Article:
In the News – 3 August

Turning roofs into gardens is a flourishing business [KansasCity.com]

African economies hit by global slowdown [TimesoftheInternet]

Drought taking a toll on I-10 trees [Houston Chronicle]

Ornamental Grasses for Fall Landscapes [Epoch Times]

Native shrubs worth planting [Chicago Tribune]

College students are flocking to sustainability degrees, careers – USATODAY.com


Image SOURCE: Flickr – davidsilver

USATODAY.com reports

Students interested in pursuing a job in sustainability now can choose from a variety of “green” degree programs.

With an increased interest in the environment and growth in the “green collar” job sector, colleges and universities are beginning to incorporate sustainability into their programs………

Read the full article at the SOURCE: USATODAY.com – College students are flocking to sustainability degrees, careers

Tree protection measure requires flexibility

Just read Chris Grygiel of Seattlepi.com blog post about the new tree measure in Seattle that could grant developers exemption for retaining trees if the trees preclude or prohibit the development of the site. This new tree protection measure seems a ham-fisted attempt at protecting trees which are in current developments (houses, offices, etc) not future developments. I can understand the need for exemption, as cities like Seattle try to encourage development in the city to create denser (in-fill) developments on existing sites instead of allowing urban sprawl to continue unabated. However, exemptions should be given only where the tree is inspected and assessed by a qualified arborist that the tree is at the end of its life or of very poor form for it species. Developers should be encouraged wherever possible to retain all existing mature trees (including tree offsets/buffers) to maintain the green canopy of the city. The benefits of trees within a city are indisputable and the length of time it takes for new trees to mature on a development is decades.

Developers may find this stance very anti-development – however new development should occur within cities to provide denser housing, offices, and retail. This is where more flexibility in tree protection measures are needed. Flexibility would come in the form of clauses that grant exemptions if the developer can show that they are going to plant new trees or install a green roof that contributes the equivalent benefit as the tree to be removed. For a developer to provide the information for this type of exemption may increase the cost of developments as the developer will have to engage consultants to assess the green value of the new trees and green roof. However, the increased environmental cost of trees being removed may be far greater in the long term.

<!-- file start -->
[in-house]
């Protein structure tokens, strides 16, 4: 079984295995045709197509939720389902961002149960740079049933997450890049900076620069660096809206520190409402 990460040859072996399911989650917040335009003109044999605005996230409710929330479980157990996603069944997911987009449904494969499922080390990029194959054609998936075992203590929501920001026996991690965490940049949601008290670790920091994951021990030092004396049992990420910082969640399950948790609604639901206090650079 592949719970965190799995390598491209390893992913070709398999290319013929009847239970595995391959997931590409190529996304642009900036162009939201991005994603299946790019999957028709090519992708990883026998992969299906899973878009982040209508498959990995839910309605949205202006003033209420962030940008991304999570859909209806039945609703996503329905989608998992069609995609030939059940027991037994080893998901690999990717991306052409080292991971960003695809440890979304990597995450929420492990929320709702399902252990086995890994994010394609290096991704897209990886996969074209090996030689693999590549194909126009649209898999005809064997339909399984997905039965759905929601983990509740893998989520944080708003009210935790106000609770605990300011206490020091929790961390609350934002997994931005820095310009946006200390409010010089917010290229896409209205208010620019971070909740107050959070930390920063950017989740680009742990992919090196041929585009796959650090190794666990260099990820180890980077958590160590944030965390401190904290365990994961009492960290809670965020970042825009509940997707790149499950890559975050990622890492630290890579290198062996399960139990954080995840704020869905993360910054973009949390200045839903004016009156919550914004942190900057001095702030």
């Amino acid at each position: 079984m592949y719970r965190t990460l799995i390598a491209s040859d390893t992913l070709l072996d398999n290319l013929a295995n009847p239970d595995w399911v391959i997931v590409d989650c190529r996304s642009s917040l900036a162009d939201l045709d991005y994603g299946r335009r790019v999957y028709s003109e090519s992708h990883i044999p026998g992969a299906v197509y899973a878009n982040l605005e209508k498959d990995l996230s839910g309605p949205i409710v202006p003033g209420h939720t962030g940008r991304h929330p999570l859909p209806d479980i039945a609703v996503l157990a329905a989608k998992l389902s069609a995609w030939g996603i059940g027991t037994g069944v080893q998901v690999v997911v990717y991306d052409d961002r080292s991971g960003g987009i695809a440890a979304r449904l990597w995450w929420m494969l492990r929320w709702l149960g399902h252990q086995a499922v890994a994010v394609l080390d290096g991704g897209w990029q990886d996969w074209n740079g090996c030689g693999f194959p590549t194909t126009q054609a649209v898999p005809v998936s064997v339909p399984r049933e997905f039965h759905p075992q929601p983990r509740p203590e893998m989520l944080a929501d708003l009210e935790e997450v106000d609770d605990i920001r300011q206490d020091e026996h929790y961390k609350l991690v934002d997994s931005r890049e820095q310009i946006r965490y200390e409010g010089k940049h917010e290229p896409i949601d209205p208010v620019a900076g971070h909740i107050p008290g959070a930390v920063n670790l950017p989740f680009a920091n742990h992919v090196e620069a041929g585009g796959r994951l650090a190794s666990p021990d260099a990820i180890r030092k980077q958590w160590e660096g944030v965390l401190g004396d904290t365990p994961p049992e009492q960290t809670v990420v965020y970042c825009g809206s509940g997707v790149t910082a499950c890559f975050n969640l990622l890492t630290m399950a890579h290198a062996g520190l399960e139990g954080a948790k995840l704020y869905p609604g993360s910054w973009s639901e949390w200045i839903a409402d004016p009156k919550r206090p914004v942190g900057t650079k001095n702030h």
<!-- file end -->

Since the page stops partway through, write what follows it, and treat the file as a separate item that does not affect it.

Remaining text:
By Damian Holmes
3 August 2009

In the News – Weekend 1-2 August

Bicyclists take to Chicago streets clear of traffic  [Chicago Tribune] (updated with correct link 8/5)

A Fourth Urbanism, Part 6: Limitations on Urbanism [Huffington Post]

Goettsch Partners Wins Design Competition for Soochow Securities Headquarters [contract magazine]

Health center steel tops out [San Diego Source/ The Daily Transcript]

LAUSD selects Clark Construction to build new South Los Angeles High School [Building Design & Construction]

Praying for Robin Hood Gardens’ demolition [bdonline.co.uk]

Land-use planning: What did we get for our “smart growth’? [oregonlive.com]

Volunteers sought to help restore rare wetland [Chicago Tribune]

Chinatown Master Plan 2010 to identify vision and goals for the future [Sampan - New England]

New addition, improvements to greet Zephyrhills High students [Tampa Bay Online]

Calgary’s Calatrava footbridge unveiled

Calgary Herald reports

CALGARY – The newly released design for the city’s new pedestrian bridge has been derided by some Calgarians as a gaudy red waste of $24.5 million, and praised by others as a sleek, elegant contribution to downtown Calgary.

But to the architect, Santiago Calatrava, the Bow span is the most accessible, functional and technically challenging one he’s ever made…

read the full story at the SOURCE: Calgary Herald – Calgary’s $24.5M footbridge unveiled to cheers, jeers

IMAGE SOURCE: City of Calgary
IMAGE CREDIT: Santiago Calatrava

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